“On the Second Sunday of Lent we are called to reflect upon our salvation. On this day the Church commemorates our Father among the Saints, Gregory Palamas who was a great theologian and spiritual writer. In his writings he stressed the idea that men are able to obtain the divine energy, the grace through spiritual life of prayer and devotion. He wrote that godly people may become partakers of the Divine nature. This is an important way of salvation. But among other things, salvation means forgiveness of our sins. Today’s Gospel reading tells ua about God’s power to forgive. This power was possessed by the Son of God and then given to the Church who now is able to absolve us from our sins in the Mystery of Penance. That Sacrament requires our conversion; it does not work automatically. If we repent and show compunction, then God through the ministry of the Church will forgive us. In a similar way, today’s Epistle lesson is telling us about the importance of our cooperation with God for our salvation. St. Paul is warning us and says, “We must give the more earnest heed to the things we have heard, lest we drift away. For if the word spoken through Angels proved steadfast, and every transgression and disobedience received a just reward, how shall we escape if we neglect so great a salvation…” (Heb. 2, 2-3). St. Paul is warning us that we should be watchful and give a lot of attention to the spiritual matters. Otherwise we may drift away from salvation; otherwise we may not escape being condemned by God at the end of days.”
“Our salvation is the most important goal of our life. The dogma of salvation is the central dogma of Christianity, the very heart of our faith. Our Lord Jesus Christ is the Redeemer and Savior of all mankind. Because of Christ’s birth, His Incarnation and His life lived for our sake, crowned with His death and Resurrection, we see how infinitely important mankind is to Almighty God. We are precious for Him, and His mercy endures forever. God took upon Himself our guilt, our sins and our faults. He is the Lamb slaughtered for an ungrateful world. This is the heart of human history, the very reason why we were created.”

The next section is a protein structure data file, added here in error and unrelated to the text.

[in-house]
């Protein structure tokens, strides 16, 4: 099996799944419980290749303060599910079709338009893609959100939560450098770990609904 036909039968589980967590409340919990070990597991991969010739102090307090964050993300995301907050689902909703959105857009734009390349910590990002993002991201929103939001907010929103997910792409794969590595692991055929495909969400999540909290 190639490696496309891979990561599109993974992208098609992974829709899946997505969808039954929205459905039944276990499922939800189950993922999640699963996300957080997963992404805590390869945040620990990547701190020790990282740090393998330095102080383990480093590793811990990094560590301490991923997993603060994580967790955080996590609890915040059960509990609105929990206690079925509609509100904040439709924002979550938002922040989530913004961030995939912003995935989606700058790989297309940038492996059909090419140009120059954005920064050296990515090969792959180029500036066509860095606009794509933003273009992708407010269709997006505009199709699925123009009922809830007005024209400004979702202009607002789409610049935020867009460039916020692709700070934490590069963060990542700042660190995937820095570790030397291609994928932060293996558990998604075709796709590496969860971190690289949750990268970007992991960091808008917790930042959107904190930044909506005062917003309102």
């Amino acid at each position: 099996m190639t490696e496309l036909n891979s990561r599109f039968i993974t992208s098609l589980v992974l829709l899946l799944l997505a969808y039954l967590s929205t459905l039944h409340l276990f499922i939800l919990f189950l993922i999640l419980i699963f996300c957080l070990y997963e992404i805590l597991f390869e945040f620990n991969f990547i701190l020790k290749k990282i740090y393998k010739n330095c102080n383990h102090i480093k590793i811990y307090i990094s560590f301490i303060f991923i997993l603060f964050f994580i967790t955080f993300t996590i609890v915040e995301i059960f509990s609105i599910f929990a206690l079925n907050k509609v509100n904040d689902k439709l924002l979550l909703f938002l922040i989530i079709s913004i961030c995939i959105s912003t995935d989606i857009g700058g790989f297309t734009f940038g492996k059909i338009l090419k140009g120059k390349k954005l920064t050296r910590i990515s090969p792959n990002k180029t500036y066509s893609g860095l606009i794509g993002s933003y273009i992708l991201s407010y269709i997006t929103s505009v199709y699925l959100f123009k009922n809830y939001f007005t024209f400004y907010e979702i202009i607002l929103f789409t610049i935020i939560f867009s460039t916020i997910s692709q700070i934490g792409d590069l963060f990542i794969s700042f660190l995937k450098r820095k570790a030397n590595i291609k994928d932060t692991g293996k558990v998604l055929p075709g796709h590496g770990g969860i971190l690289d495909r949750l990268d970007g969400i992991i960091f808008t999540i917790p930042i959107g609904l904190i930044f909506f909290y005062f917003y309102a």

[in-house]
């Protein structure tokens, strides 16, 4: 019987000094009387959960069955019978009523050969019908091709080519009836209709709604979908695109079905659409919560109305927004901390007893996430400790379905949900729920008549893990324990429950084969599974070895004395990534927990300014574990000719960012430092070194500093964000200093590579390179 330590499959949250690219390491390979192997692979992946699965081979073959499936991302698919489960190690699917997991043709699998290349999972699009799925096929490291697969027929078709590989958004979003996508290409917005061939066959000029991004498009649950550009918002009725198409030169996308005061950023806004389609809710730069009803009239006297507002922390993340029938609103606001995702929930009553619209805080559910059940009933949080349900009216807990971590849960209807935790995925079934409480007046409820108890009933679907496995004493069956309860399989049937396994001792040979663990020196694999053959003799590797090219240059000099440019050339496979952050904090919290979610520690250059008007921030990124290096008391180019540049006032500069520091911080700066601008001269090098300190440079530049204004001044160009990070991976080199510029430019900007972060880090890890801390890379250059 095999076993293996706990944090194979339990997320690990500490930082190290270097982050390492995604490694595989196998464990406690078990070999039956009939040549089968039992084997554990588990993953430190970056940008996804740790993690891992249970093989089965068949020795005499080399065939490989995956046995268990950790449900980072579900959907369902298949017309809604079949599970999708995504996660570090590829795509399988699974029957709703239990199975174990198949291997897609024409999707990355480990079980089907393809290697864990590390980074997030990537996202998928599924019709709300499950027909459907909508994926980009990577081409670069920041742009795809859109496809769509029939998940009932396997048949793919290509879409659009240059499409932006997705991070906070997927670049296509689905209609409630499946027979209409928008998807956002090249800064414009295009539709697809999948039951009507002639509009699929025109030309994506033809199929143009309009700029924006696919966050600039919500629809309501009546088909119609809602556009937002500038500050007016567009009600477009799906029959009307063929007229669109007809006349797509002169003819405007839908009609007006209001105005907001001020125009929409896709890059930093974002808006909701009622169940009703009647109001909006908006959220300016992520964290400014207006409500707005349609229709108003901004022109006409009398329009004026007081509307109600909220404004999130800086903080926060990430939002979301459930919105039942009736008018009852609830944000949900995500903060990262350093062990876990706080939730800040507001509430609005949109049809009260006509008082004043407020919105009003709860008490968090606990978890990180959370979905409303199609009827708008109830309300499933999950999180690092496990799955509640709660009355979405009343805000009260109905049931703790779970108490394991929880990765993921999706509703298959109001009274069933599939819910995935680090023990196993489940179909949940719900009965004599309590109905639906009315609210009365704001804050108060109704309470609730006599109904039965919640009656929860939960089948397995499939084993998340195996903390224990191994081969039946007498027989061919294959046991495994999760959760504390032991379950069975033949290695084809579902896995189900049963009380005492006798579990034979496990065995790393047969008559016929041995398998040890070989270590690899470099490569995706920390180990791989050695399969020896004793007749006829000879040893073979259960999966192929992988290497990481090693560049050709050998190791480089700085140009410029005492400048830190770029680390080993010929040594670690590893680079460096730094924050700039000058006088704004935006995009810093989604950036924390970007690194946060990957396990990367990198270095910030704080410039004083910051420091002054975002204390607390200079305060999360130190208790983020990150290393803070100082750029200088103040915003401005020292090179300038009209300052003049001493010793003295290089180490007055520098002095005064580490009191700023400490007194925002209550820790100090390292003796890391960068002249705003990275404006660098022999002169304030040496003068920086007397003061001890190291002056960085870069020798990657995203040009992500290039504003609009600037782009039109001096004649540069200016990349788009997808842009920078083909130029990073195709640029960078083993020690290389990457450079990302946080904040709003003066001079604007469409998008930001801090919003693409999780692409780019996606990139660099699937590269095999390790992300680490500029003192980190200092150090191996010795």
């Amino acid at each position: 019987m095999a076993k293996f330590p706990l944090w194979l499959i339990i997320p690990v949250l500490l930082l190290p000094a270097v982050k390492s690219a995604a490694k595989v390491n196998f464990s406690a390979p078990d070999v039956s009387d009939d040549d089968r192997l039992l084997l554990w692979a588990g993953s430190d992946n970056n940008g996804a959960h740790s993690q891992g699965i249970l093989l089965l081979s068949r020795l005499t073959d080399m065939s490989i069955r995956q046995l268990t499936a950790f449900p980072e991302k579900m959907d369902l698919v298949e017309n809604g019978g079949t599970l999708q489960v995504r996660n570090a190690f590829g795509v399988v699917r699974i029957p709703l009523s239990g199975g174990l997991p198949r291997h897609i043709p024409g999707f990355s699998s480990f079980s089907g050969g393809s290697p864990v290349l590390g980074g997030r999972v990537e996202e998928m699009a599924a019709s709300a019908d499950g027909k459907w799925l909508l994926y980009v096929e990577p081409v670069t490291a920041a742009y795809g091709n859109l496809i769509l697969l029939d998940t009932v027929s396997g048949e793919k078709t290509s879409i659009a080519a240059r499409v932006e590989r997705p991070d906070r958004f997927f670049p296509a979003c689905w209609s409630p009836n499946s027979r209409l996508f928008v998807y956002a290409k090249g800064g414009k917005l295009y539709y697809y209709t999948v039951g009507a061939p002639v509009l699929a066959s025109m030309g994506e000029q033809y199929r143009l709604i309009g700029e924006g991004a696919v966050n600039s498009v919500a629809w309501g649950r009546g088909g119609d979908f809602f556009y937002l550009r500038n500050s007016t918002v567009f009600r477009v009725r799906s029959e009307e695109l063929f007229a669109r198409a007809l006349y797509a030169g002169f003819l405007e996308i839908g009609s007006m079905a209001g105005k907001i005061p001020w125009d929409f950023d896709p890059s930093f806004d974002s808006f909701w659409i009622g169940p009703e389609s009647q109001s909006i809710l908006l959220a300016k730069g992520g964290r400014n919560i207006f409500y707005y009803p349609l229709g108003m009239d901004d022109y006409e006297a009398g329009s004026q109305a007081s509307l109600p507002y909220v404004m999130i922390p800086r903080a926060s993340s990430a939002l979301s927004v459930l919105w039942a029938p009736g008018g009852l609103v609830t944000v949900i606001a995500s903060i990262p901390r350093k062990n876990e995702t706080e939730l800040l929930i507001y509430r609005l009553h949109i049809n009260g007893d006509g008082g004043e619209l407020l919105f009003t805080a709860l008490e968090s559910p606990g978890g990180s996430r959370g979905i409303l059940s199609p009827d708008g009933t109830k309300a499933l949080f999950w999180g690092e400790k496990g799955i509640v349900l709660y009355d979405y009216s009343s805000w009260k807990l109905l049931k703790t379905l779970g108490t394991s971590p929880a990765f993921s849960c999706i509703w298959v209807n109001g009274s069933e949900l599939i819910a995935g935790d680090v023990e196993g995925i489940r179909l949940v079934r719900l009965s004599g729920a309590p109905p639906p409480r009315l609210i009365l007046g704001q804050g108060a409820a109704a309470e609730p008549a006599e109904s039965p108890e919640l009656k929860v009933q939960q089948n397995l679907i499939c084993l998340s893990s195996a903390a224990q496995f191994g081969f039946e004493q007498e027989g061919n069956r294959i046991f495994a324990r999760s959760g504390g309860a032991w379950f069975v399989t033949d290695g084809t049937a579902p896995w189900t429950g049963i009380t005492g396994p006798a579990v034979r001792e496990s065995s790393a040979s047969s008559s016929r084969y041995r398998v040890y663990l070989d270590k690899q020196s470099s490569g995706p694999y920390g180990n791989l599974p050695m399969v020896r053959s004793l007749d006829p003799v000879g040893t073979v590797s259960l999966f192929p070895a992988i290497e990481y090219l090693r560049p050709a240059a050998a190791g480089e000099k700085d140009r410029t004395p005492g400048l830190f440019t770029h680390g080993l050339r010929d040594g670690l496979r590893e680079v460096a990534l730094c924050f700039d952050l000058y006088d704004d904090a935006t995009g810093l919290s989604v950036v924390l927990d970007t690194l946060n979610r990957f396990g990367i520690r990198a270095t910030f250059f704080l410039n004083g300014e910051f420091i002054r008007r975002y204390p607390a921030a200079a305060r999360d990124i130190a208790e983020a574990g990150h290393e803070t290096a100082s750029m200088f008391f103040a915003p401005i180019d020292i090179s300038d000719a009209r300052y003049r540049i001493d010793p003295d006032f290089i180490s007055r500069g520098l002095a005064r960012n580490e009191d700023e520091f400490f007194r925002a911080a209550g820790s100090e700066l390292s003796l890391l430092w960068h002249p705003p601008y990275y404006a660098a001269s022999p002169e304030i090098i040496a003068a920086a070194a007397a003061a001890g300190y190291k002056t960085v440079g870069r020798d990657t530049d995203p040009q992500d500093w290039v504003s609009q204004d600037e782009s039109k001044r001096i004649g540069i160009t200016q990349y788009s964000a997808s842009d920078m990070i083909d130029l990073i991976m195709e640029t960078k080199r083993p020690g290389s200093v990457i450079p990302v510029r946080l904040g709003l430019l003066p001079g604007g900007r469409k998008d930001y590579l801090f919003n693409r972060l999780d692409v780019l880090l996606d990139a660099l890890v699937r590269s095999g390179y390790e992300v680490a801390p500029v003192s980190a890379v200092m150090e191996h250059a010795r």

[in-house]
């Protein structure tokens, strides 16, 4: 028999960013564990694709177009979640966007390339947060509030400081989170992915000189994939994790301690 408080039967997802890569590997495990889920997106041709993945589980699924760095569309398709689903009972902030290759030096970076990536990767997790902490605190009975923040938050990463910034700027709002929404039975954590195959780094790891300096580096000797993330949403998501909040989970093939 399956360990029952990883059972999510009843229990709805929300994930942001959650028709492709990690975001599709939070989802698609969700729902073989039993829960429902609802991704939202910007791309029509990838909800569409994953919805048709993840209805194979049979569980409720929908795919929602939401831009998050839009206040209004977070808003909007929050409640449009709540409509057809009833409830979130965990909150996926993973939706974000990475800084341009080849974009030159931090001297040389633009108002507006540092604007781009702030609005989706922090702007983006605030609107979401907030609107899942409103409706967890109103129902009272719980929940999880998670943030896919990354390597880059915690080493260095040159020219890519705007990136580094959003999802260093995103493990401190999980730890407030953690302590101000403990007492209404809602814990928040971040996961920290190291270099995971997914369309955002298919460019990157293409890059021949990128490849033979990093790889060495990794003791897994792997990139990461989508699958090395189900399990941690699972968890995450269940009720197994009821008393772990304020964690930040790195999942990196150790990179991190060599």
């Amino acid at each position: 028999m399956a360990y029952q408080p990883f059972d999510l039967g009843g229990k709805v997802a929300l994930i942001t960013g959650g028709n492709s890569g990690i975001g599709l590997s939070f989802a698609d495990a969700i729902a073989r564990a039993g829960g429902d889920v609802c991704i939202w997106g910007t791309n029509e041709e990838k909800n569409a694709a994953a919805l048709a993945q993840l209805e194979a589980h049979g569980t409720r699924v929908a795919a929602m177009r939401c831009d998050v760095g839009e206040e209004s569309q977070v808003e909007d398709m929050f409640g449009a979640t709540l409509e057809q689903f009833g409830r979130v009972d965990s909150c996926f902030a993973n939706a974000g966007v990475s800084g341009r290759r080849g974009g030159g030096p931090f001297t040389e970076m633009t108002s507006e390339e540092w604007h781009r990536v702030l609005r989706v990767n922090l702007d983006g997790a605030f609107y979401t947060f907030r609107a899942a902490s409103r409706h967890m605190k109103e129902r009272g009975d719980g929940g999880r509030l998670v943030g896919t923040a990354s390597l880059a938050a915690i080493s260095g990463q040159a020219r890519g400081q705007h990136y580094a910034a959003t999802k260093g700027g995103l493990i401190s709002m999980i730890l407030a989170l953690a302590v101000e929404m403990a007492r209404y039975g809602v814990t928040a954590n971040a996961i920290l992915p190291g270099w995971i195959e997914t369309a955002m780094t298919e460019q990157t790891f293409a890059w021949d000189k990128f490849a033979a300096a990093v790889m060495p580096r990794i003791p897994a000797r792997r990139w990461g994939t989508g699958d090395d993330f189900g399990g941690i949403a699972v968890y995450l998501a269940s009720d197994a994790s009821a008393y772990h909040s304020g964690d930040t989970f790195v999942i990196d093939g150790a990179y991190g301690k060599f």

“Some Christian churches stop here and make a conclusion that Christ has already accomplished everything for us: He redeemed and saved us, thus we are saved if we accept Him and believe in Him. But we, being a traditional Church, a Church which follows the teaching of the Holy Fathers, do not stop here. We add something else because we cannot be sure that if we are called for salvation, then we are already saved. Salvation must be deserved. This is why we say that in order to be saved we need to do the works of faith. St. Gregory the Great (not St. Gregory Palamas whom we honor today, but another St. Gregory, the pope of Rome) wrote, “Perhaps each of you will say to himself: I have believed, I shall be saved. He speaks what is true if to faith he joins good works. That indeed true faith which does not deny in work what it professes in word. For this Paul says of certain false faithful: “They profess to know God, but in works they deny Him” (Tit. 1, 16). For this John also says: He who says that he knows God, “and keeps not His Commandments, is a liar, and the truth is not in him” (1 Jn. 2, 4)”.”

“One of such works of faith is our repentance which is so important to receive forgiveness of our sins. This is why we are reminded about it during this blessed time of fast and on this Second Sunday of Lent.”
“Dear brothers and sisters! Salvation is not something already done. It is a process that is, at the same time, past, present, and future. There is nothing in the Scripture and in the Fathers to defend the idea that all one has to do to be saved is to profess that “Jesus is Lord” and your salvation is assured! Salvation is not momentary; it is a life-long process. Christ Himself said, “Not everyone who says to Me, ‘Lord, Lord,’ shall enter the Kingdom of heaven, but he who does the will of My Father in heaven” (Mt. 7, 21). Also St. Paul stated that we need to work out our own salvation with fear and trembling (Phil. 2, 12). This is why those who teach that salvation is done after your mere statement of belief, or after some “holy moment”, are very wrong.”